Upscale productions are balanced by cheaper fare

In the cash-strapped international TV biz, big Gallic companies are increasingly teaming up with distribution and sales powerhouses to boost the chances of financing up-scale productions — or they are tapping formats.

With an estimated budget of $30 million, “Versailles,” an English-language series about the court of King Louis XIV, underscores the former trend.

Penned by “Mad Men” scribes Andre and Maria Jacquemetton and backed by French pay TV giant Canal Plus, the 13-episode show is produced by Capa Drama and Zodiak Entertainment-owned Marathon, which will handle distribution.

“Capa came to us because we have a solid track record and strong international ties, notably in the U.K. and the U.S.,” explains Pascal Breton, senior VP of fiction at Zodiak, which recently acquired U.K. indie RDF Media.

“We’ve tied down half of the financing from France; and once we finalize the script’s treatment, we’ll search for one or two co-producers — American, Canadian or European — to raise the other half of the budget,” Breton adds.

French groups increasingly target markets beyond Gaul’s borders because its easier to raise capital there, says Bertrand Villegas, founder of the Wit, which provides information and research on international TV markets and programs.

But, Villegas warns, “There’s only a limited number of French or European subjects like ‘Versailles’ that can attract overseas audiences.”

Dark-edged and daring series like Canal Plus’ Olivier Marchal-helmed crime thriller “Braquo” or Franco-German cultural web Arte’s Haut et Court-produced “Xanadu,” about a family-owned porn business, mark the renaissance of Gallic fiction.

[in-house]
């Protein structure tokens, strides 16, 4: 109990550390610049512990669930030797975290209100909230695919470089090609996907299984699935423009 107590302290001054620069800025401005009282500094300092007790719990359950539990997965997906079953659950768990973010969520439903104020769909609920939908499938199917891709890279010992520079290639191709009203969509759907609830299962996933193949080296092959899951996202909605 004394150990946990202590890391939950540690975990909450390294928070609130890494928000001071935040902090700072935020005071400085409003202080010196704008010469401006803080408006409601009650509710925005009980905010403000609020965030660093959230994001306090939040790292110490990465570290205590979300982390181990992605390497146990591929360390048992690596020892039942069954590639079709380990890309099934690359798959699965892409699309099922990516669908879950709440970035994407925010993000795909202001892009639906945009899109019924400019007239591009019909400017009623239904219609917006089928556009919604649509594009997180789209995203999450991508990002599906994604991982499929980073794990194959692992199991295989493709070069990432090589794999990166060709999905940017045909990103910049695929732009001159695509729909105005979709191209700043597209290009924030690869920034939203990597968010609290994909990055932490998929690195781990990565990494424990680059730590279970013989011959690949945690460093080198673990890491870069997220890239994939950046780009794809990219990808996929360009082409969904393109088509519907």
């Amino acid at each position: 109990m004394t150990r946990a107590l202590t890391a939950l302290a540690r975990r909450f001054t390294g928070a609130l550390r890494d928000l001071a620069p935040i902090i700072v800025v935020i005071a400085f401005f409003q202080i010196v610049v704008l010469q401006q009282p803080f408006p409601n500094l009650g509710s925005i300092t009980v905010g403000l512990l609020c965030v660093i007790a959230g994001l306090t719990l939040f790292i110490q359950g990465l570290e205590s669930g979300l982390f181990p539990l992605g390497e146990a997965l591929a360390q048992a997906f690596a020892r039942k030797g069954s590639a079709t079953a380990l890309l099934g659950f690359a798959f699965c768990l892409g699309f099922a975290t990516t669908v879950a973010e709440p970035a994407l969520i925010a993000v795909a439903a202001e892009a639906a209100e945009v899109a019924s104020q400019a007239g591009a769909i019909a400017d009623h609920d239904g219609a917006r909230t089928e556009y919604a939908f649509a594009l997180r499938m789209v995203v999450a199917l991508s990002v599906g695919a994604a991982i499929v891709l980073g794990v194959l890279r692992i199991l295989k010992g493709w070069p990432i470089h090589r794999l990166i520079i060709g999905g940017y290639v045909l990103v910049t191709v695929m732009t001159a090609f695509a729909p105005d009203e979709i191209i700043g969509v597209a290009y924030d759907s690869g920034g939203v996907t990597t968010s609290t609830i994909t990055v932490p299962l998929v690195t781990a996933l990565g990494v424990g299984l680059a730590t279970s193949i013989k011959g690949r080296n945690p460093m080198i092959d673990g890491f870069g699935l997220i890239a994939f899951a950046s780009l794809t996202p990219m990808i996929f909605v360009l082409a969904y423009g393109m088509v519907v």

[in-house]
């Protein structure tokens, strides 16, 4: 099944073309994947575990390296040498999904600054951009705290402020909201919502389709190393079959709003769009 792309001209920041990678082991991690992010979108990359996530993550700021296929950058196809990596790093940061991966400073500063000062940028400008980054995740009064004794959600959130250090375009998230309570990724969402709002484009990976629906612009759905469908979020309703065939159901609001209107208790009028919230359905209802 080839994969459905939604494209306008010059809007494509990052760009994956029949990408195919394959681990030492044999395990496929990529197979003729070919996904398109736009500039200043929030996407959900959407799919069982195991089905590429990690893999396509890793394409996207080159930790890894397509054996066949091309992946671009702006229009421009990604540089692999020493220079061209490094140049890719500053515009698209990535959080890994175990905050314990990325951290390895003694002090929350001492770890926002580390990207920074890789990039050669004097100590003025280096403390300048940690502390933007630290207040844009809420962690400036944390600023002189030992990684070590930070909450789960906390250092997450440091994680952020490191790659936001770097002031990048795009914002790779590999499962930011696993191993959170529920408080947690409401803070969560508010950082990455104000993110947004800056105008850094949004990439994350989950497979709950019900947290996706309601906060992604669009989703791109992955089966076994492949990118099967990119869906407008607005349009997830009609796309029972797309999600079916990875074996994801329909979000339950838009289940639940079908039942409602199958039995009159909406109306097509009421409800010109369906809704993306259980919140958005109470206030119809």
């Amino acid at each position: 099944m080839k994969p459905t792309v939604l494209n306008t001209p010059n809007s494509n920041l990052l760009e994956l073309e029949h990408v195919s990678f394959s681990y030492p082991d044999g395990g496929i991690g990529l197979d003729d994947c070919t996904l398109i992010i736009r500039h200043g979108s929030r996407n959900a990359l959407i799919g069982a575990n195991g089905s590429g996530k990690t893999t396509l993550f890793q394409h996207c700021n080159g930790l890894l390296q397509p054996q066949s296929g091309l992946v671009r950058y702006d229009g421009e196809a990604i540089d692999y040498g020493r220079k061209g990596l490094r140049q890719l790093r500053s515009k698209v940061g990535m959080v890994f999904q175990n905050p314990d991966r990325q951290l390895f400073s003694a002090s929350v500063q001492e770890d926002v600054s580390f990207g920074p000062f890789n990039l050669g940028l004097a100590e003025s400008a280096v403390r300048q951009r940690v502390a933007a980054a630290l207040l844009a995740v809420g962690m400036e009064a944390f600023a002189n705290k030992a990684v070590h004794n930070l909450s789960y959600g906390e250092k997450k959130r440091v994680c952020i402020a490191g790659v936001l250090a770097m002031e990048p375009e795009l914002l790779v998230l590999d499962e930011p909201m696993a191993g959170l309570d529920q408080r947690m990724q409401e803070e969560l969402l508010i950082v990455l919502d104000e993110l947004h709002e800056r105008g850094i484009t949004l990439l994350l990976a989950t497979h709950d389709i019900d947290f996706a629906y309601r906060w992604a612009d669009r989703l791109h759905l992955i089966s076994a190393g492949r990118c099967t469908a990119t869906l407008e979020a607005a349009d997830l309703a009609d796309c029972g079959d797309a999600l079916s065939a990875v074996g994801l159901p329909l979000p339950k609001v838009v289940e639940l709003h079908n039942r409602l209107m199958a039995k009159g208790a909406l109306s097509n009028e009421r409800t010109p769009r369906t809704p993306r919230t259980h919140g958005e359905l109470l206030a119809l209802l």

They play a key role in branding and giving credibility to the webs, but “they aren’t conceived for the international marketplace,” says Mathieu Bejot, CEO of TV France Intl., the sales promotion arm of the state-backed CNC, which wrapped its annual five-day Biarritz Rendez-Vous on Sept. 10.

A wide range of French drama sparked buyers’ interest at the Rendez-Vous.

Repped by AB Distribution, “The Sparrowhawk,” a comicbook-based series about an adventurous French knight, topped the list of most-watched programs at the mart.

The $11.5 million skein (which comprises six one-hour episodes) has been pre-bought by Gallic pubcaster France 2 and French-speaking cable network TV5 Monde.

Meanwhile, format sales are booming for scripted and nonscripted programs.

“These deals climbed 26.5% in 2009, and they will continue to grow as networks invest on strong concepts,” Bejot says. “It’s not necessarily cheaper to buy a format rather than an actual show but it’s a way to minimize risks in terms of local ratings.”

A few popular Gallic skeins, such as commercial web M6’s cop laffer “The Rookies” and pubcaster France 2’s family comedy “Desperate Parents” have been optioned for U.S. remakes, and coming-of-age dramedy “Clara Sheller” got a German makeover.

Canal Plus procedural “Spiral” might well get a U.S. version as the series’ sales outfit, 2001 Audiovisuel, which changed its name to Newen Distribution on Sept. 1, is holding negotiations on the format with a U.S. network.

“Many local companies either have launched a format division or they’ve been working on it on a case-by-case basis,” says Bejot, who will bring 12 Gallic companies to the first edition of the Remakes Market, a two-day Los Angeles confab kicking off Nov. 30, centered on the sale and acquisition of adaptation rights for movies, TV ideas and books.

Event is managed by Basic Lead, a Paris and Los Angeles-based event management firm that organizes NATPE’s Discop TV marts, and the Media Faculty, a Paris-based training consultancy that provides learning and development solutions to media professionals.

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